Pain and Suffering Damages are some of the hardest damages to convey to a jury. This is because they are non-economic damages. They do not have a number that is easily associated with the pain and suffering someone feels after an injury. However, when a client is more severely injured in a way that is more visible to a jury, they are more likely to get more money. However, the visibility of an injury is just one thing jurors use to make a decision based on someone’s pain and suffering. Many articles have pointed to a few other factors that contribute to the jury’s decision-making process.

What Are These Factors?

Juries typically want to know how an injury interferes with someone’s daily life, they want to have a reference point numerically to help them get to a more accurate damages award, and they want to know if the plaintiff is at fault in any way at all.

The first thing that a jury wants to know, how much an injury interferes with someone’s life, is an important part of determining non-economic damages. This is because showing an interference with someone’s life is a more visible way to demonstrate pain and suffering damages. For example, if someone who is injured consistently did a certain activity before their injury, but now cannot due to their injury, that can show an interference with someone’s life.

During the trial, the jury also needs a numerical reference point for non-economic damages. Whether this number is pulled from similar cases, or whether it is something that the client and the attorney come together and discuss, having a numerical reference point for the jury to base their award off of helps the jury to see their award as reasonable.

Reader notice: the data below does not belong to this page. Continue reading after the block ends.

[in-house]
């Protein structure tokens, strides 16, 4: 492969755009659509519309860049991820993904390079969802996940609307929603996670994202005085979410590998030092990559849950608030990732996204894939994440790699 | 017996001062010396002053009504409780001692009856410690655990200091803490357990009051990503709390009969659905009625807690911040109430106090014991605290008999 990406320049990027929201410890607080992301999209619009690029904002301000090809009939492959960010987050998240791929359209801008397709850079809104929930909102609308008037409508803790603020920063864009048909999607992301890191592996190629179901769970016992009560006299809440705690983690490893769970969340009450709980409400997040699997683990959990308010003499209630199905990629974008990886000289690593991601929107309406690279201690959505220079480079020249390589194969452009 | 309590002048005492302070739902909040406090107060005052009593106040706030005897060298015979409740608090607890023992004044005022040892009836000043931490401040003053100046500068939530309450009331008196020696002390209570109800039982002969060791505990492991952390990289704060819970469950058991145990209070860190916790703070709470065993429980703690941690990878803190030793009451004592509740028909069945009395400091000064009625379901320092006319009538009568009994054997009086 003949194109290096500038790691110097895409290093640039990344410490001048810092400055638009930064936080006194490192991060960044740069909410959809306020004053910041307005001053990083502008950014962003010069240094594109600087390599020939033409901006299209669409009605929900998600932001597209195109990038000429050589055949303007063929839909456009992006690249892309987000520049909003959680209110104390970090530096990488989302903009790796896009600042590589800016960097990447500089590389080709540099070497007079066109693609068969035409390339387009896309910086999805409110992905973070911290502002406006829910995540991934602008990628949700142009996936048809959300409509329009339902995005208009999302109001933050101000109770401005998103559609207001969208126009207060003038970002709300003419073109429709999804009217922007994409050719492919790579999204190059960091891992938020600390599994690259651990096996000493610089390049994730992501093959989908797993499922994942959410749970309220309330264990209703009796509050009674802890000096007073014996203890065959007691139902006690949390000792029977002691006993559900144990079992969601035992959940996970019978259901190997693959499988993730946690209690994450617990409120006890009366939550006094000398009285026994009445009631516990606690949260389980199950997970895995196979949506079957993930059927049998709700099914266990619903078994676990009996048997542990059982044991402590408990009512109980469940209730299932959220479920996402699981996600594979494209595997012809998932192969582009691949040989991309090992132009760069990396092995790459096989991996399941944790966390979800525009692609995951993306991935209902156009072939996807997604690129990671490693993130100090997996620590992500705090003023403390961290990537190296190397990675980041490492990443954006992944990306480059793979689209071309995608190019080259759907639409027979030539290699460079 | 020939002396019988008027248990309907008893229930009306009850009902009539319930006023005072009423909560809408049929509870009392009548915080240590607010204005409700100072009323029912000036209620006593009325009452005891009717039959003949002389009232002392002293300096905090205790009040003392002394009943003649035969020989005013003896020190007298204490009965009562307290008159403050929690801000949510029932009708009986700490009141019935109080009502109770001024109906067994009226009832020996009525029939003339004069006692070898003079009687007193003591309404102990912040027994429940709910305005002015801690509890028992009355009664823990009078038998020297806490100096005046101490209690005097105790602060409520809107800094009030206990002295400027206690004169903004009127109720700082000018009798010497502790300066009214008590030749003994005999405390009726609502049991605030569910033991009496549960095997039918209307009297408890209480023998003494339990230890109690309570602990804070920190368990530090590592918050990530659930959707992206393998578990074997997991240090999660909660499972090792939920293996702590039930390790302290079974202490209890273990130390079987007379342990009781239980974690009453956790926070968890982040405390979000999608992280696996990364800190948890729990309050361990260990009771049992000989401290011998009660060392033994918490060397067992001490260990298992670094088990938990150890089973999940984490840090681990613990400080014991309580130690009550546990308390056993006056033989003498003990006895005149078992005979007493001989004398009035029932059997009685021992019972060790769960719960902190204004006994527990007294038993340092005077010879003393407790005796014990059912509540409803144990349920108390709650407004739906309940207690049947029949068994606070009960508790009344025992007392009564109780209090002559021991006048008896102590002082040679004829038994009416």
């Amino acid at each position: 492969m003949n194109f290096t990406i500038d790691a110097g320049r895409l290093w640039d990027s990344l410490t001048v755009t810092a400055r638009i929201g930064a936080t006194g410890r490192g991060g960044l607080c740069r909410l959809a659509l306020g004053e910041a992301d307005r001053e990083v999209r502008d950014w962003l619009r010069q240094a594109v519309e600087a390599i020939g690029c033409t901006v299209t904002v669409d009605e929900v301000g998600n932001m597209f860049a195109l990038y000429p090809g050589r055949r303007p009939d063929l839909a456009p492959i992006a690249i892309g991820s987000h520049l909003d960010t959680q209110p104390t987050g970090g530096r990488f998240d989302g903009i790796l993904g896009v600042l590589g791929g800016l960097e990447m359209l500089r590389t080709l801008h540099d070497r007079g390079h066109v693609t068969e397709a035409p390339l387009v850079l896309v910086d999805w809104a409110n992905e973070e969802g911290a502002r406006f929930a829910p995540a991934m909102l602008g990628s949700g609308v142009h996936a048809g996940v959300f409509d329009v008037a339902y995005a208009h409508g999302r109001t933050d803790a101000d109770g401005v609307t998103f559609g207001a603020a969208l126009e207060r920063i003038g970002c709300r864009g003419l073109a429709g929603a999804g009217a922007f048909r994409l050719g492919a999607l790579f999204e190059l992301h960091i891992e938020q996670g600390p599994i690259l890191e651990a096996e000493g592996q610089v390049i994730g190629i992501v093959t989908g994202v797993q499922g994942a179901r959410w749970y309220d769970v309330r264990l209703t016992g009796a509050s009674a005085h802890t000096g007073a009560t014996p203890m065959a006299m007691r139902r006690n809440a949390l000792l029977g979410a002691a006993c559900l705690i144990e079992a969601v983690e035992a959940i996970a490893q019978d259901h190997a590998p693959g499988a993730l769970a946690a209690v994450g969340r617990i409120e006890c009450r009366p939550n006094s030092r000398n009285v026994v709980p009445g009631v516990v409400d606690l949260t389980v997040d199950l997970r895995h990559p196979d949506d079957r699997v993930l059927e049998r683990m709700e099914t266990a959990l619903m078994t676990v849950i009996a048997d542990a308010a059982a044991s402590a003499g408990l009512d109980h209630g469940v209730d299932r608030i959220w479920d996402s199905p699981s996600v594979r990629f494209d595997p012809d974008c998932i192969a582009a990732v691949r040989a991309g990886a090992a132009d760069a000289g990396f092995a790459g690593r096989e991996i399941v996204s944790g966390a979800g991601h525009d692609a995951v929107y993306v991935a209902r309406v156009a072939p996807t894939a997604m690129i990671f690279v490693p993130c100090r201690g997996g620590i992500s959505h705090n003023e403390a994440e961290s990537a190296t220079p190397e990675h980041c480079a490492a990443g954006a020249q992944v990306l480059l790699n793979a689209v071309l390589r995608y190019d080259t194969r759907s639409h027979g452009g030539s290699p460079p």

Finally, despite the fact that many states do not use contributory negligence as a standard anymore (except in cases involving a government entity), jurors will still contemplate the amount of fault of each party. The jurors will weigh the facts and attempt to determine in their own minds the liability of the parties. If jurors view the plaintiff as partially liable, they might reduce their damages award based on their view of that liability.

What Can I do to Obtain The Right Amount of Pain and Suffering Damages for my Client?

The best way to show the jury that your client has lingering pain and suffering from their injuries is to show interference in the plaintiff’s life while also coming up with a reasonable number based off of the defendant’s negligence and the plaintiff’s degree of responsibility. This allows an attorney to come up with a good number that is reasonable for the jury to consider, or to base their award on.

It is also important to make sure the jury understands the extent of a plaintiff’s injury. If an attorney very vividly describes their clients injury, and can convey the severity of the injury to the jury, they have a better chance of getting just compensation for not only their clients injury, but for the lingering pain and suffering that a client deals with every day because their injury interferes with their life, or has prevented them from doing certain activities.

Have You Been Injured in an Accident Recently?

Contact the attorneys at Hurst Limontes, LLC. Our attorneys have decades of combined experience in personal injury law, workers compensation law, and other areas of tort law! We fight for our clients and always ensure that they receive just compensation for their injuries. Call or email today for a free consultation!